Gabriele Fallopio, Operum, quae in Gymnasio Patavino dum rem medicam et chirurgicam … publice docuit (Frankfurt, 1606), title page.
The name of Gabriele Falloppio (1523–62) is familiar to us today from terms such as the Fallopian tubes (examined in the female part of the organs of generation section of this online exhibition). He was one of the most important anatomists in sixteenth-century Europe and it is unsurprising to find an edition of his works in the library of the early eighteenth-century Dublin Physician, Edward Worth (1676–1733). As Mortazavi et al. note, Fallopio had initially studied dissection in his hometown of Modena before moving to the universities of Ferrara and Pisa (where he was professor of anatomy from 1548 to 1551), before taking up the position of Professor of Anatomy, Surgery, and Botany at Padua (1551–62).
Fallopio was a gifted teacher and his fame drew students from across Europe to Padua. Like Vesalius (1514–64) before him, Fallopio was unafraid to challenge the Galenic consensus, or, indeed, the Vesalian consensus, for as Mortazavi et al, note, in his Observationes Anatomicae (Venice, 1562) he was keen to correct errors by Vesalius – a fact not appreciated by the Flemish anatomist! Fallopio’s own contributions were many: among them he contributed to early modern understanding of the muscles of the face and eye, ear, head and neck – indeed he was the first to give a clear description of the cochlea and scala vestibuli.
Hieronymus Fabricius ab Aquapendente, Opera chirurgica. Quorum pars prior pentateuchum chirurgicum, posterior operationes chirugicas continet. … Accesserunt huic postremae editioni instrumentoru, quae partim autor, partim alij recens invenere. Item, De abusu cucurbitularum in febribus putridis dissertatio (Padua, 1647), portrait of Fabricius ab Aquapendente.
Hieronymus Fabricius of Acquapendente (1533–1619), succeeded his former teacher (and friend) Fallopio on the latter’s death. Since gaining his medical degree in 1559 he had been filling in for Fallopio during the latter’s absences and so, three years later, in 1565, he was appointed to succeed Fallopio as Professor of Anatomy and Surgery. Fabricius proved to be a brilliant researcher and he is known today as the father of embryology on account of works such as his De formato foetu (Venice, 1600), one of the first books on the subject. He wrote many anatomical textbooks, among them a textnook on the organs of vision, voice and hearing De Visione Vocis Auditus (Venice, 1600) and his De Venarum Ostiolis (Padua, 1603), which included a detailed description of valves in the veins.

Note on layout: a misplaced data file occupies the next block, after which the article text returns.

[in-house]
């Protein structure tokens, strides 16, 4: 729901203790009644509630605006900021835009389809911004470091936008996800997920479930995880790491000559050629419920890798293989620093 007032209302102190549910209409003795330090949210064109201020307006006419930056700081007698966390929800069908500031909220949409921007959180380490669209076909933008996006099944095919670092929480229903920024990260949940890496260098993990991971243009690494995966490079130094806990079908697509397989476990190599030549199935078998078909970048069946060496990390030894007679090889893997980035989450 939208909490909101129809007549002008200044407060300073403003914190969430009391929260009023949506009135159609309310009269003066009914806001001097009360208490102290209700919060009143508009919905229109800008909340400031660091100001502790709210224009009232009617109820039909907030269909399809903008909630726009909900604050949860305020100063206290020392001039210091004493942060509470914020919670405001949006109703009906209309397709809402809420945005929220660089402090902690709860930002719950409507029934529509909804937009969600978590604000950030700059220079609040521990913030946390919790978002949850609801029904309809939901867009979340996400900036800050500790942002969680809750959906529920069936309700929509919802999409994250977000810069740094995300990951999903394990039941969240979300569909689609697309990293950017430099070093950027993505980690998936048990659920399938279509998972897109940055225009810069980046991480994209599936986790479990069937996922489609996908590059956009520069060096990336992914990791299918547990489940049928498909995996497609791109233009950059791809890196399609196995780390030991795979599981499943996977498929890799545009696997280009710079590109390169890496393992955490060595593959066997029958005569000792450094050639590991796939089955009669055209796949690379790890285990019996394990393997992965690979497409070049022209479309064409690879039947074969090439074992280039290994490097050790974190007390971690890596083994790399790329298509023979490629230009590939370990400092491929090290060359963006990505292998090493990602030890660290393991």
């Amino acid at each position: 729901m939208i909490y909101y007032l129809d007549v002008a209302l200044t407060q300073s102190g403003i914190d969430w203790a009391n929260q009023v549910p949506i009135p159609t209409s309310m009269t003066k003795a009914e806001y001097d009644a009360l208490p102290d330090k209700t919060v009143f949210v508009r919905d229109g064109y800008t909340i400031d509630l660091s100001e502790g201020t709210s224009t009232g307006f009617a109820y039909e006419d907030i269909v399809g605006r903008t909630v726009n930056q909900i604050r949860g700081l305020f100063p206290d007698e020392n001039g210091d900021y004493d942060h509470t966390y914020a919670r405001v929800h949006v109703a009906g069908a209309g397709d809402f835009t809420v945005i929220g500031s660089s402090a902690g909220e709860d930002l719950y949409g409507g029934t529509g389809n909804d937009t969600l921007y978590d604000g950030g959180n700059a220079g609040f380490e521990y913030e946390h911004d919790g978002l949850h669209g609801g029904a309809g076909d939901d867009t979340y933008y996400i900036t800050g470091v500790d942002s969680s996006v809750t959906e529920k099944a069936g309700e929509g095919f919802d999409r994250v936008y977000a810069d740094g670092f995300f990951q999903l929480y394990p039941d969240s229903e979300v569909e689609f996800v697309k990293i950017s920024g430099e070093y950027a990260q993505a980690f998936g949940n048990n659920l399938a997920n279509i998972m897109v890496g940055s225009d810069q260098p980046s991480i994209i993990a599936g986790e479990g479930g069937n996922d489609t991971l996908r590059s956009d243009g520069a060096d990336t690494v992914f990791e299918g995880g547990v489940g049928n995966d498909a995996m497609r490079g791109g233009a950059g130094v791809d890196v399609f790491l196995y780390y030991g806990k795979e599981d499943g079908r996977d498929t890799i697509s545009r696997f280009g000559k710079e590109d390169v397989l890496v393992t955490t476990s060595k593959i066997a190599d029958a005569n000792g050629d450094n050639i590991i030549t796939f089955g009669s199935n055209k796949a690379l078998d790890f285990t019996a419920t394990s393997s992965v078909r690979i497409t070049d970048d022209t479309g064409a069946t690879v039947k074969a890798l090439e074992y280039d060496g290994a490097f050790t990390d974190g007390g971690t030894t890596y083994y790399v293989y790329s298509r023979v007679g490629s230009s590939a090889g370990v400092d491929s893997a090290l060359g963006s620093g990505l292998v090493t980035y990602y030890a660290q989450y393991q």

Fabricius’ role in building Padua’s anatomical theatre, which opened in 1595, was to prove crucial in attracting new students to the university. As Smith et al, note, it was ‘the first permanent theatre ever designed for public anatomical dissections, thus revolutionizing the teaching of anatomy’. During his long tenure he was also responsible for the tuition of many famous students (including his seventeenth-century successor Adriaan van den Speigel (1578–1625)). Perhaps none was as famous as William Harvey (1578–1657), the discover of the circulation of the blood, whose time at Padua, and in particular Fabricius’ teaching on valves, had greatly influenced his student. As Roberts and Tomlinson note, Fabricius and Giulio Cesare Casseri (fl, 1552–1616), jointly signed Harvey’s doctoral diploma 28 April 1602, Fabricius as Professor of Anatomy and Casseri in his capacity as teacher of anatomy, physic and surgery at Padua. Fabricius’ time at Padua was instrumental in consolidating the reputation of the university.
Giulio Cesare Casseri, De vocis auditusque organis historia anatomica singulari fide methodo ac industria concinnata tractativus duobus explicata ac variis iconibus aere excusis illustrata … (Ferrara, 1601), portrait of Casseri.
Giulio Cesare Casseri’s career at the University of Padua began as a servant of Fabricius of Acquapendente. Clearly his experiences with Fabricius inspired him to choose to study medicine and he duly enrolled at Padua, taking a medical degree sometime around 1580. As Housman et al. note, Casseri continued working as Fabricius’ anatomical dissector while at the same time he began offering private classes to students and at times stood in for Fabricius when the latter was ill. He proved popular with his students, a popularity which jarred on Fabricius when he returned to his position. This academic feud was reflected in their works for though both produced texts on the voice at the same time, neither acknowledged the other’s contributions. In 1604 Casseri again was called on by the university authorities to fill in for Fabricius, who had again fallen ill – and did so to the popular acclaim of his students. The rivalry between the two professors grew so great that in 1609 the Venetian authorities decided, for the first time, to split anatomy and surgery, with Fabricius concentrating on the former and Casseri on the latter – a split which continued until Fabricius’ death in 1619, when the two chairs were joined again and Adriaan van den Spiegel (1578–1625), was appointed. The rivalry continued for on his retirement Fabricius evidently recommended Giulio Cesare Sala as his replacement, rather than the popular Casseri. In January 1616 Casseri reached the pinnacle of his academic career, teaching his first anatomy course in Fabricius’ public theatre. Unfortunately, it proved to be his own anatomy course for he died soon after, on 8 March 1616.